The ending of the graphic novel-turned-Netflix adaptation Polar is something of an outlier in its own story. While the bulk of the film may as well be an exercise in pulp action pushing the limits of non-horror gore, Polar's ending is a quiet, reflective peek into what sort of consequences the life of a hired gun can produce.
When Duncan Vizla/The Black Kaiser (Mads Mikkelsen) enters retirement, he leaves behind a bloody past of ruthless assassinations - one of which ends up coming back to haunt him. Despite his humble pursuit of the quiet life, a shady loophole in his contract prompts his former employer, Blut (Matt Lucas), to send a team of skilled assassins to take him out for the sake of monetary gain. When a young woman named Camille (Vanessa Hudgens) - who Duncan has formed a special bond with - is (literally) caught in the crossfire, Duncan puts his skills to good use to defend them. That said, no matter how proficient he may be when it comes to killing people, his mission isn't exactly effortless.
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As Polar unfolds, Camille is kidnapped and drugged, Duncan is captured and tortured (giving Mikkelsen's torture scene in Casino Royale a run for its money), and his list of allies gets shorter by the day. Still, he manages. With an absurdly massive arsenal of weapons, a new eye patch to cover his recently detached eyeball, and the sheer will to make any sacrifice necessary to save Camille, Duncan massacres his way through an army of guards to decapitate Blut once and for all - finally shutting him up in the process. However, Duncan soon discovers that his noble deeds hold little weight when Polar's last-minute twist changes everything.
- This Page: Polar's Ending Twist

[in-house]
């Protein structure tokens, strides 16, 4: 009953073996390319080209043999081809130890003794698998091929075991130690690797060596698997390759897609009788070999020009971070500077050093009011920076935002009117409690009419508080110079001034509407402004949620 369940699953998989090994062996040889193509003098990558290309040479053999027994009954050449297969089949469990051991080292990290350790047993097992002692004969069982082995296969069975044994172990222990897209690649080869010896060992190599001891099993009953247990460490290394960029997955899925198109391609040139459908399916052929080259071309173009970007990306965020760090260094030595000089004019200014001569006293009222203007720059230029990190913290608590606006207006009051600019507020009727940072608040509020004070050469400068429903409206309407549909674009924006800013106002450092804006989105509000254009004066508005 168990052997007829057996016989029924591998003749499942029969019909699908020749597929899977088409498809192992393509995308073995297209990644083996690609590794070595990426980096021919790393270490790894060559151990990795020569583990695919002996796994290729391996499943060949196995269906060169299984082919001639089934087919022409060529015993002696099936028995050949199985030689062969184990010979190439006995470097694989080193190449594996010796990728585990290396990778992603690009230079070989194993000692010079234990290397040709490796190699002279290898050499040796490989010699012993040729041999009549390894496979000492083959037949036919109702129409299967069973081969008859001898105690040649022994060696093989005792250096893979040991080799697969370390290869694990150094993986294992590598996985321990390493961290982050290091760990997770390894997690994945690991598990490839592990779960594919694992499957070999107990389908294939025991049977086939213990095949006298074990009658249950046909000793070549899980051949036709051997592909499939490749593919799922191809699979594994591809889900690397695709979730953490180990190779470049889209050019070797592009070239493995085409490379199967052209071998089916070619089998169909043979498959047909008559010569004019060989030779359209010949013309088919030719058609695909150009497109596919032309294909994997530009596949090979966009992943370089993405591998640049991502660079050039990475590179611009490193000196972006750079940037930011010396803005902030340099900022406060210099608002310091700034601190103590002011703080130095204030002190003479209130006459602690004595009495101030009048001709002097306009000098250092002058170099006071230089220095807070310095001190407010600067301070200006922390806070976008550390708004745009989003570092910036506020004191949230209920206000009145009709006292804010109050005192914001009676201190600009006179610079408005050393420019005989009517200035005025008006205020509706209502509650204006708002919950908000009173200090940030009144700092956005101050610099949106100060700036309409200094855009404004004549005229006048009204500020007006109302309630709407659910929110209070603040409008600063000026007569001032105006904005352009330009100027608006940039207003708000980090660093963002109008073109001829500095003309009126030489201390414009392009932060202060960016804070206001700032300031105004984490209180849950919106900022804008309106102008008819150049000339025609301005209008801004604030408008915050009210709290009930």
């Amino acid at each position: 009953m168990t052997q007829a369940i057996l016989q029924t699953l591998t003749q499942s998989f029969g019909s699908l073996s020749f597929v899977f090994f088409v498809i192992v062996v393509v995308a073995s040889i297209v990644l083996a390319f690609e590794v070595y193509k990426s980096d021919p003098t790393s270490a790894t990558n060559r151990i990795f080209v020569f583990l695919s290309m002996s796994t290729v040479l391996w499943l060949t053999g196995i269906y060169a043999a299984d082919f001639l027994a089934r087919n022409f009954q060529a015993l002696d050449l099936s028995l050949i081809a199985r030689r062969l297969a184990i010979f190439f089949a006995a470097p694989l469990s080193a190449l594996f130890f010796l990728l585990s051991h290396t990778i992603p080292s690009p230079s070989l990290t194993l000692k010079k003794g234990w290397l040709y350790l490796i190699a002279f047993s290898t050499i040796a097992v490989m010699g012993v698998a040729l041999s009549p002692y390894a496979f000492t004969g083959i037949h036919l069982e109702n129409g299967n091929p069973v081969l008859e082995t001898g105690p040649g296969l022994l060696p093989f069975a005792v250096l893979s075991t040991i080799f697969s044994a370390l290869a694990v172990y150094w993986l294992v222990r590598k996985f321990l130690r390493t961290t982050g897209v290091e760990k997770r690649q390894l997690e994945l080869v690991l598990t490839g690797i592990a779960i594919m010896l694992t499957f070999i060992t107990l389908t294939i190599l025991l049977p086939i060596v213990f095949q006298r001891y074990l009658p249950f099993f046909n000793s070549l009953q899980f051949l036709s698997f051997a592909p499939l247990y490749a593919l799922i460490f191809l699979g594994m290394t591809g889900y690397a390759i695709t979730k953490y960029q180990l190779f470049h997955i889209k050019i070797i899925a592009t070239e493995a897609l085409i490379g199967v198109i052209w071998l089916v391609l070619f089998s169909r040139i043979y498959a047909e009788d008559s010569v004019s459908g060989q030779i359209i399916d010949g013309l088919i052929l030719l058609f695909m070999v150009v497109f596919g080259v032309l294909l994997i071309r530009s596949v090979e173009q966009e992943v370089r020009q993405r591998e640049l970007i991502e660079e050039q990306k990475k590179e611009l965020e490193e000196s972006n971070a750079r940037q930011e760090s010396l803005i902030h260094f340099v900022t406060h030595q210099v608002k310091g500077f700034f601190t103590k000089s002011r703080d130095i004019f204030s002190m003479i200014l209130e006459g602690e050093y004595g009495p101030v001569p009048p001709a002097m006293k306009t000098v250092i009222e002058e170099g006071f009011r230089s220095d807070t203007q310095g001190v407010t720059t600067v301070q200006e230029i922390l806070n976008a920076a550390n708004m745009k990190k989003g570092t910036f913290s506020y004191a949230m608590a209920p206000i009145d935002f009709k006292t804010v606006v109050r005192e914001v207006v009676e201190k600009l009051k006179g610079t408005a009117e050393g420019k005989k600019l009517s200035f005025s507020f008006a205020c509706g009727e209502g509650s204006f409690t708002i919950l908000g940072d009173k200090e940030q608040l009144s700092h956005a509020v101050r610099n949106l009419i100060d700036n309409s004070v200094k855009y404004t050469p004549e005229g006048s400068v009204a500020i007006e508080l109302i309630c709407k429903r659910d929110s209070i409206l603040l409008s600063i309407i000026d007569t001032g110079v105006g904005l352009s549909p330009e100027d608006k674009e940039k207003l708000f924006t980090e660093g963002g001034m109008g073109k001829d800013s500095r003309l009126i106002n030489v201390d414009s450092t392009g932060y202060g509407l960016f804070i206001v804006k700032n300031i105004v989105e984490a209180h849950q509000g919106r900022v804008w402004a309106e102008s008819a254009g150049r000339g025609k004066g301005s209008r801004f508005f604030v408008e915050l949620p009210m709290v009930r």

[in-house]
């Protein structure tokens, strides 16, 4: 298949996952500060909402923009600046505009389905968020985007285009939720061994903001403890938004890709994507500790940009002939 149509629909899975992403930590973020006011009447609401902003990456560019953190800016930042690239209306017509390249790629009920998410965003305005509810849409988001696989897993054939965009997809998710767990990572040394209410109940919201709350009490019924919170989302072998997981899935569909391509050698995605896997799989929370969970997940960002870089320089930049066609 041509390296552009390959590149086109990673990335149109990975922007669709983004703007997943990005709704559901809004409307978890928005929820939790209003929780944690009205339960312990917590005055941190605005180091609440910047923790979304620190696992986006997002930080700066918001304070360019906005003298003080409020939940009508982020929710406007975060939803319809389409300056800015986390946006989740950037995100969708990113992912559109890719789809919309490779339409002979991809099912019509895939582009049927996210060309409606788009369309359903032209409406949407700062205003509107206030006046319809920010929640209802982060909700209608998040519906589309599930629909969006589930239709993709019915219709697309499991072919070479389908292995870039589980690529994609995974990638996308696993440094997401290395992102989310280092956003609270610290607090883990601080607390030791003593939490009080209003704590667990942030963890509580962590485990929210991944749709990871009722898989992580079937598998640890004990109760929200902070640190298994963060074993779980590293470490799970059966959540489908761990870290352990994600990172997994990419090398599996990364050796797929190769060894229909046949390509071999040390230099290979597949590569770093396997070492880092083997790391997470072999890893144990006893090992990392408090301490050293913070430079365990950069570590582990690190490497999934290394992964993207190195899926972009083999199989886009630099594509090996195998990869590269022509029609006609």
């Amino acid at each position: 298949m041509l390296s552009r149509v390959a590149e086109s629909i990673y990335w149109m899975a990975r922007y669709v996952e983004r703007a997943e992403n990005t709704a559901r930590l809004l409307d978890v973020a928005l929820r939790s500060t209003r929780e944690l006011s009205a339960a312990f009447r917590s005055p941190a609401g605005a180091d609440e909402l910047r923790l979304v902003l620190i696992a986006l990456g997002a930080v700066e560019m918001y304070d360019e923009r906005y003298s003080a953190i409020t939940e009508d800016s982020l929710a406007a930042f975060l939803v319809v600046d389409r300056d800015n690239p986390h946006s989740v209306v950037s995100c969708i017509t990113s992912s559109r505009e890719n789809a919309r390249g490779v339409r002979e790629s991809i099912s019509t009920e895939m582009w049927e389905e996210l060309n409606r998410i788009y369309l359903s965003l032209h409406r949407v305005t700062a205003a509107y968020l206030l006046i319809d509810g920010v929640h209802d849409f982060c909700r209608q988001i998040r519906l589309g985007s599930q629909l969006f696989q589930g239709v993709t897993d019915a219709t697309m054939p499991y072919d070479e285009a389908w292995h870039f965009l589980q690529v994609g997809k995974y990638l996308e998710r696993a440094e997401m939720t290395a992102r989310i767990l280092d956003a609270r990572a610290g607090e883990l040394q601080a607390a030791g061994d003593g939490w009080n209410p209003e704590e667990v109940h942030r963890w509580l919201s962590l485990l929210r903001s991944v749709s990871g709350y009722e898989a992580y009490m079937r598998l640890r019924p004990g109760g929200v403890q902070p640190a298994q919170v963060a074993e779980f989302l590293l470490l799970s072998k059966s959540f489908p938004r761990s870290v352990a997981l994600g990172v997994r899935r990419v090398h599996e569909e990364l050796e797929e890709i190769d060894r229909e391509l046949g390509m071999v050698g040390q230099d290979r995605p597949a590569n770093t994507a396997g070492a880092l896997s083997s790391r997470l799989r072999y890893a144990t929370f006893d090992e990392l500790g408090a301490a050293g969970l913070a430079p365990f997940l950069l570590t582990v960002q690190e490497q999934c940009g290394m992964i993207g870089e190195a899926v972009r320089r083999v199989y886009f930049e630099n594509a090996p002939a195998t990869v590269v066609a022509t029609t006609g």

- Page 2: How Polar's Ending Sets Up A Sequel
Camille Wanted To Kill Duncan In Polar All Along
Despite the bloodshed, Polar sets itself up for an unexpectedly happy ending: Camille had been involuntarily drugged up during her capture, but she's on the mend; Duncan's isolated cabin was technically the scene of a crime, but its quiet getaway status is settling back in; and Duncan has finally wiped his hands of the mess retirement got him in. Still, Duncan's bloody backstory was finally coming back to haunt him.
When Duncan and Camille first meet in Polar, they're drawn to each others' silence. Both seemingly in pursuit of the simple life, Duncan responds to the fact that Camille seems damaged, maybe even in need of protection; and Camille quickly takes to Duncan's stoic, mysterious persona. However, audiences only get Duncan's side of the story - finding solace in a similarly broken soul, wanting to use his skills for good, becoming a father figure. As it turns out, Camille was nearly one of Duncan's victims years earlier.
Just as things finally quiet down, Camille uses the gun that Duncan gave her as a gift and aims it at his head, revealing the true reason she's there. It turns out that one of the hits Duncan was assigned to involved Camille, her mother, and her two siblings; and Camille was the only survivor. She spent her adult life tracking down the famously elusive Duncan once she was old enough to discover the truth, wanting nothing more than to kill him - even though she struggled with the idea of actually taking someone's life. Duncan admits that he remembers the hit, but explains that they were not supposed to be his targets, that it was a mistake. Still, letting her live, he fueled her revenge.
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After Camille lends her side to the story, Duncan accepts his fate moments before she ultimately forgives him. And, despite the fact that he physically murdered her family, she uses his company to her advantage, teaming up with him to track down the individuals responsible for the hit - the person/people who wanted her father dead.
Clues To Polar's Camille Twist